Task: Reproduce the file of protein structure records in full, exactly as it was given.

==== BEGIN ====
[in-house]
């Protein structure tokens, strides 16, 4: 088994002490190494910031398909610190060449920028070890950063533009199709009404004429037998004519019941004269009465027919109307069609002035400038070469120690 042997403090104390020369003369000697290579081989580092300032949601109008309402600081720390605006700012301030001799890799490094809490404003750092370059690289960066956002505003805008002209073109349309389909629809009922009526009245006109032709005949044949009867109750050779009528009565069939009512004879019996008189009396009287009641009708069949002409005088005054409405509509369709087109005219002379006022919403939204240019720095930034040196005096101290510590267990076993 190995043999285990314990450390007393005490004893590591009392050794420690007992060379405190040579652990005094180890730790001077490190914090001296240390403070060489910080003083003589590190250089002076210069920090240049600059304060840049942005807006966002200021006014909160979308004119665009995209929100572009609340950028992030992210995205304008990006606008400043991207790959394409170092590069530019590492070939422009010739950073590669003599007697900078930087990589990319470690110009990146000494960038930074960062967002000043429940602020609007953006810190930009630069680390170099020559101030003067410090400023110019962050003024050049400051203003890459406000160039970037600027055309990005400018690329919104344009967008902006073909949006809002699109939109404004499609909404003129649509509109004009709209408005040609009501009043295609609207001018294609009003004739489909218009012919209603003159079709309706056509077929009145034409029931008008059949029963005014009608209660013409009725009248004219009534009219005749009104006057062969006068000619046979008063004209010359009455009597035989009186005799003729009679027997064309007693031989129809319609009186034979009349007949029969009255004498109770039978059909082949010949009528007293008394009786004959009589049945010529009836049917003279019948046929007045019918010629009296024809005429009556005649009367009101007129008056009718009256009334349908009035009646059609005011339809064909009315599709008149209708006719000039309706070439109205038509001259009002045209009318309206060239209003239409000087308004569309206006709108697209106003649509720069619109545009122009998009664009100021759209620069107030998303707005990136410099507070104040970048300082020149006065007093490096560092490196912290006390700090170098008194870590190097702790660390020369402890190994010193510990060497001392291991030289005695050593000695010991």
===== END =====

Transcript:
[in-house]
């Protein structure tokens, strides 16, 4: 088994002490190494910031398909610190060449920028070890950063533009199709009404004429037998004519019941004269009465027919109307069609002035400038070469120690 042997403090104390020369003369000697290579081989580092300032949601109008309402600081720390605006700012301030001799890799490094809490404003750092370059690289960066956002505003805008002209073109349309389909629809009922009526009245006109032709005949044949009867109750050779009528009565069939009512004879019996008189009396009287009641009708069949002409005088005054409405509509369709087109005219002379006022919403939204240019720095930034040196005096101290510590267990076993 190995043999285990314990450390007393005490004893590591009392050794420690007992060379405190040579652990005094180890730790001077490190914090001296240390403070060489910080003083003589590190250089002076210069920090240049600059304060840049942005807006966002200021006014909160979308004119665009995209929100572009609340950028992030992210995205304008990006606008400043991207790959394409170092590069530019590492070939422009010739950073590669003599007697900078930087990589990319470690110009990146000494960038930074960062967002000043429940602020609007953006810190930009630069680390170099020559101030003067410090400023110019962050003024050049400051203003890459406000160039970037600027055309990005400018690329919104344009967008902006073909949006809002699109939109404004499609909404003129649509509109004009709209408005040609009501009043295609609207001018294609009003004739489909218009012919209603003159079709309706056509077929009145034409029931008008059949029963005014009608209660013409009725009248004219009534009219005749009104006057062969006068000619046979008063004209010359009455009597035989009186005799003729009679027997064309007693031989129809319609009186034979009349007949029969009255004498109770039978059909082949010949009528007293008394009786004959009589049945010529009836049917003279019948046929007045019918010629009296024809005429009556005649009367009101007129008056009718009256009334349908009035009646059609005011339809064909009315599709008149209708006719000039309706070439109205038509001259009002045209009318309206060239209003239409000087308004569309206006709108697209106003649509720069619109545009122009998009664009100021759209620069107030998303707005990136410099507070104040970048300082020149006065007093490096560092490196912290006390700090170098008194870590190097702790660390020369402890190994010193510990060497001392291991030289005695050593000695010991």